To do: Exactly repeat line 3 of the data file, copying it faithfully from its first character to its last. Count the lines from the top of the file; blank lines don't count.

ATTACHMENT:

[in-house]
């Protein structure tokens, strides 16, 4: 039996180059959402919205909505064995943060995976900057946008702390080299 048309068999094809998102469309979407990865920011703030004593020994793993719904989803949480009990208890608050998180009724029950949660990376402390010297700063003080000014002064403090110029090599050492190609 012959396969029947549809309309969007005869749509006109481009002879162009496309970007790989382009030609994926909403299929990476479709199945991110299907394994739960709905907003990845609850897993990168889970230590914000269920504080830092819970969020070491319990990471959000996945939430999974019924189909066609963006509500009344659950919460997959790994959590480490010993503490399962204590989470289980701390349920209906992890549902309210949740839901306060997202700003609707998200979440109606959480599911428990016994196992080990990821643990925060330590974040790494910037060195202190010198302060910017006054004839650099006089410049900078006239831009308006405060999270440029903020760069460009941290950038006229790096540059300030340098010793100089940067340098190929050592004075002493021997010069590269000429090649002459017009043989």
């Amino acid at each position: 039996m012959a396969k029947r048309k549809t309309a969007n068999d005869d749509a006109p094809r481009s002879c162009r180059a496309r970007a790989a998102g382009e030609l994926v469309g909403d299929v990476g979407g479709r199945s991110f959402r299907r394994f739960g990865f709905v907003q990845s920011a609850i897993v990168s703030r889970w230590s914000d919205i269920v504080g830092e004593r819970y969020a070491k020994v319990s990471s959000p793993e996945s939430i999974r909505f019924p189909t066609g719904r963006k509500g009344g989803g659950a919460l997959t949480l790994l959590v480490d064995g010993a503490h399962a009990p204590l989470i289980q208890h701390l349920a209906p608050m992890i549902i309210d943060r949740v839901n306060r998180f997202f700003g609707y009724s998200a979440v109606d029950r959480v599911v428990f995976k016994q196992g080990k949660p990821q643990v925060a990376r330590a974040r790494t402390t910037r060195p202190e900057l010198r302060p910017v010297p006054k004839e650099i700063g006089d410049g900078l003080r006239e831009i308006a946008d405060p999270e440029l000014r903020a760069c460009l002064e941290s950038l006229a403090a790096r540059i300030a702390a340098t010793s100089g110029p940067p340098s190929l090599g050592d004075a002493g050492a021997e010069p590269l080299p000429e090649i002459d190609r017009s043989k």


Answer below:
């Amino acid at each position: 039996m012959a396969k029947r048309k549809t309309a969007n068999d005869d749509a006109p094809r481009s002879c162009r180059a496309r970007a790989a998102g382009e030609l994926v469309g909403d299929v990476g979407g479709r199945s991110f959402r299907r394994f739960g990865f709905v907003q990845s920011a609850i897993v990168s703030r889970w230590s914000d919205i269920v504080g830092e004593r819970y969020a070491k020994v319990s990471s959000p793993e996945s939430i999974r909505f019924p189909t066609g719904r963006k509500g009344g989803g659950a919460l997959t949480l790994l959590v480490d064995g010993a503490h399962a009990p204590l989470i289980q208890h701390l349920a209906p608050m992890i549902i309210d943060r949740v839901n306060r998180f997202f700003g609707y009724s998200a979440v109606d029950r959480v599911v428990f995976k016994q196992g080990k949660p990821q643990v925060a990376r330590a974040r790494t402390t910037r060195p202190e900057l010198r302060p910017v010297p006054k004839e650099i700063g006089d410049g900078l003080r006239e831009i308006a946008d405060p999270e440029l000014r903020a760069c460009l002064e941290s950038l006229a403090a790096r540059i300030a702390a340098t010793s100089g110029p940067p340098s190929l090599g050592d004075a002493g050492a021997e010069p590269l080299p000429e090649i002459d190609r017009s043989k």